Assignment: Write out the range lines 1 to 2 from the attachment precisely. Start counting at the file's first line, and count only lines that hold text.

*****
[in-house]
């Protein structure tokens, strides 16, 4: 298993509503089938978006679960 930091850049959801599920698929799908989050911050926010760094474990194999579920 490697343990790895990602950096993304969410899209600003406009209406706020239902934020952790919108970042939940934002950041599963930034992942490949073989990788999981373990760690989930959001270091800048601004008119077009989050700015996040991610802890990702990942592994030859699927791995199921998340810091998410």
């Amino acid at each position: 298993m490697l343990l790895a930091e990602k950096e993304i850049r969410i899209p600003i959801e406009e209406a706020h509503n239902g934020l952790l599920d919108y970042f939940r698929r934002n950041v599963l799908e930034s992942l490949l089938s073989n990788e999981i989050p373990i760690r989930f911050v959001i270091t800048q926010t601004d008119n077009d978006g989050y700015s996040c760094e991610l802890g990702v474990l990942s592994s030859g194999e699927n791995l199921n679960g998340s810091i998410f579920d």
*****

[in-house]
């Protein structure tokens, strides 16, 4: 298993509503089938978006679960 930091850049959801599920698929799908989050911050926010760094474990194999579920 490697343990790895990602950096993304969410899209600003406009209406706020239902934020952790919108970042939940934002950041599963930034992942490949073989990788999981373990760690989930959001270091800048601004008119077009989050700015996040991610802890990702990942592994030859699927791995199921998340810091998410």